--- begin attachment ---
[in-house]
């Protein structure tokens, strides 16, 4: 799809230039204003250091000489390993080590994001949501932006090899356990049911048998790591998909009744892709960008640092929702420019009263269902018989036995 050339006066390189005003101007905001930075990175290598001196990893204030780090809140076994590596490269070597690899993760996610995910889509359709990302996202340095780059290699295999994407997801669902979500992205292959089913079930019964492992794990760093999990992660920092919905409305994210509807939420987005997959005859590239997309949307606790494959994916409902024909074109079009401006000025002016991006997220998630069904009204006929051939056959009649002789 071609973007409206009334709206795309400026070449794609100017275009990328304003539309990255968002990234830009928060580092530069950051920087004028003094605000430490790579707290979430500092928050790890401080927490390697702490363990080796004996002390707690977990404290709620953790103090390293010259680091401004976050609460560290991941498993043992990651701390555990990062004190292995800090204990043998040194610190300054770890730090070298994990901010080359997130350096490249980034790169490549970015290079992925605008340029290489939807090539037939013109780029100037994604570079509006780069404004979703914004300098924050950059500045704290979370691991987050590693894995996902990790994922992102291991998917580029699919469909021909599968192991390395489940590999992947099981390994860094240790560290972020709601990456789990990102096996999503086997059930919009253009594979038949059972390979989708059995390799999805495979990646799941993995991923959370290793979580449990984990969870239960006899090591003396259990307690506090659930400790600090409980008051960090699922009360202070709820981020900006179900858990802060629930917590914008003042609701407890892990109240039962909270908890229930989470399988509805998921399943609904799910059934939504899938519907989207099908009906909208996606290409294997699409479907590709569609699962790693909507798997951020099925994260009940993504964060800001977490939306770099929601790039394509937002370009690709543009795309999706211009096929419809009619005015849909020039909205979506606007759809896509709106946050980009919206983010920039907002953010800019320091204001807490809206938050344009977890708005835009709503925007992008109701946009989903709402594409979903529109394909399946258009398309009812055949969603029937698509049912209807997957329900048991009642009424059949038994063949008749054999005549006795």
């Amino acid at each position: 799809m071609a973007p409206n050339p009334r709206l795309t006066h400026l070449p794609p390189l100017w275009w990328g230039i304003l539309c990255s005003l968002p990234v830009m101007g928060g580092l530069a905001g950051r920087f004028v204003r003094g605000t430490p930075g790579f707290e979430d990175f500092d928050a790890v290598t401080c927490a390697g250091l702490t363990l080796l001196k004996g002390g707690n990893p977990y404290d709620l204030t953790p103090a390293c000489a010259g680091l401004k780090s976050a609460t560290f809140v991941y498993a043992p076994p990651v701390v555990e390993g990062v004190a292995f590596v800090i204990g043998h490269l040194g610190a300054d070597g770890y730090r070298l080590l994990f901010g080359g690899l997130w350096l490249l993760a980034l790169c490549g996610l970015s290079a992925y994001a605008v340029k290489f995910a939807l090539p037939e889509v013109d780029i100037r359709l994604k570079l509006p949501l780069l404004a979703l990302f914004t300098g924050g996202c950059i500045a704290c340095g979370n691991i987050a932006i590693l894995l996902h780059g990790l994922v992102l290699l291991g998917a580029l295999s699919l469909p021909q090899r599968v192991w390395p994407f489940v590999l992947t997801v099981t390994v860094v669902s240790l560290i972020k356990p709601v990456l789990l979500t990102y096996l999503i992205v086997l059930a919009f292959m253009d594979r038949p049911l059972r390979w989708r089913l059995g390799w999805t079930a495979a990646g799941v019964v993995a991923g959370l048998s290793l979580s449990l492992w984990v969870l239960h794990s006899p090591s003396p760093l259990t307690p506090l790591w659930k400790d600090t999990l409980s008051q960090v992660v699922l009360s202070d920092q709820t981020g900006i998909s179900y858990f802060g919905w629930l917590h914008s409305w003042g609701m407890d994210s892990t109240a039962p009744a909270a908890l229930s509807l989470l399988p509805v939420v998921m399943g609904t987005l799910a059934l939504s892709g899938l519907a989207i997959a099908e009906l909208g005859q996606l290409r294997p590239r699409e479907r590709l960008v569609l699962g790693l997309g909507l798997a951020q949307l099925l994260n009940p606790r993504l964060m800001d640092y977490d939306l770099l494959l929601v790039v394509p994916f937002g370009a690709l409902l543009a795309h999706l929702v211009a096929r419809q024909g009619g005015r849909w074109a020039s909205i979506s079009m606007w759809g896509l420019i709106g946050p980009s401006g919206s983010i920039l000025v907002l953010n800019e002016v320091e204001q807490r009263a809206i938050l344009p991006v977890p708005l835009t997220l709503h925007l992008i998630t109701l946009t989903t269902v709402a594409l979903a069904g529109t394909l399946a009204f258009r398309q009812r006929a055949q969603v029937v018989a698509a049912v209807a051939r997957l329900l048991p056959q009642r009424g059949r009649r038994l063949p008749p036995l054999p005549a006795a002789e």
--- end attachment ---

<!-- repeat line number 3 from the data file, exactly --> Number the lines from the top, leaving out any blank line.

């Amino acid at each position: 799809m071609a973007p409206n050339p009334r709206l795309t006066h400026l070449p794609p390189l100017w275009w990328g230039i304003l539309c990255s005003l968002p990234v830009m101007g928060g580092l530069a905001g950051r920087f004028v204003r003094g605000t430490p930075g790579f707290e979430d990175f500092d928050a790890v290598t401080c927490a390697g250091l702490t363990l080796l001196k004996g002390g707690n990893p977990y404290d709620l204030t953790p103090a390293c000489a010259g680091l401004k780090s976050a609460t560290f809140v991941y498993a043992p076994p990651v701390v555990e390993g990062v004190a292995f590596v800090i204990g043998h490269l040194g610190a300054d070597g770890y730090r070298l080590l994990f901010g080359g690899l997130w350096l490249l993760a980034l790169c490549g996610l970015s290079a992925y994001a605008v340029k290489f995910a939807l090539p037939e889509v013109d780029i100037r359709l994604k570079l509006p949501l780069l404004a979703l990302f914004t300098g924050g996202c950059i500045a704290c340095g979370n691991i987050a932006i590693l894995l996902h780059g990790l994922v992102l290699l291991g998917a580029l295999s699919l469909p021909q090899r599968v192991w390395p994407f489940v590999l992947t997801v099981t390994v860094v669902s240790l560290i972020k356990p709601v990456l789990l979500t990102y096996l999503i992205v086997l059930a919009f292959m253009d594979r038949p049911l059972r390979w989708r089913l059995g390799w999805t079930a495979a990646g799941v019964v993995a991923g959370l048998s290793l979580s449990l492992w984990v969870l239960h794990s006899p090591s003396p760093l259990t307690p506090l790591w659930k400790d600090t999990l409980s008051q960090v992660v699922l009360s202070d920092q709820t981020g900006i998909s179900y858990f802060g919905w629930l917590h914008s409305w003042g609701m407890d994210s892990t109240a039962p009744a909270a908890l229930s509807l989470l399988p509805v939420v998921m399943g609904t987005l799910a059934l939504s892709g899938l519907a989207i997959a099908e009906l909208g005859q996606l290409r294997p590239r699409e479907r590709l960008v569609l699962g790693l997309g909507l798997a951020q949307l099925l994260n009940p606790r993504l964060m800001d640092y977490d939306l770099l494959l929601v790039v394509p994916f937002g370009a690709l409902l543009a795309h999706l929702v211009a096929r419809q024909g009619g005015r849909w074109a020039s909205i979506s079009m606007w759809g896509l420019i709106g946050p980009s401006g919206s983010i920039l000025v907002l953010n800019e002016v320091e204001q807490r009263a809206i938050l344009p991006v977890p708005l835009t997220l709503h925007l992008i998630t109701l946009t989903t269902v709402a594409l979903a069904g529109t394909l399946a009204f258009r398309q009812r006929a055949q969603v029937v018989a698509a049912v209807a051939r997957l329900l048991p056959q009642r009424g059949r009649r038994l063949p008749p036995l054999p005549a006795a002789e």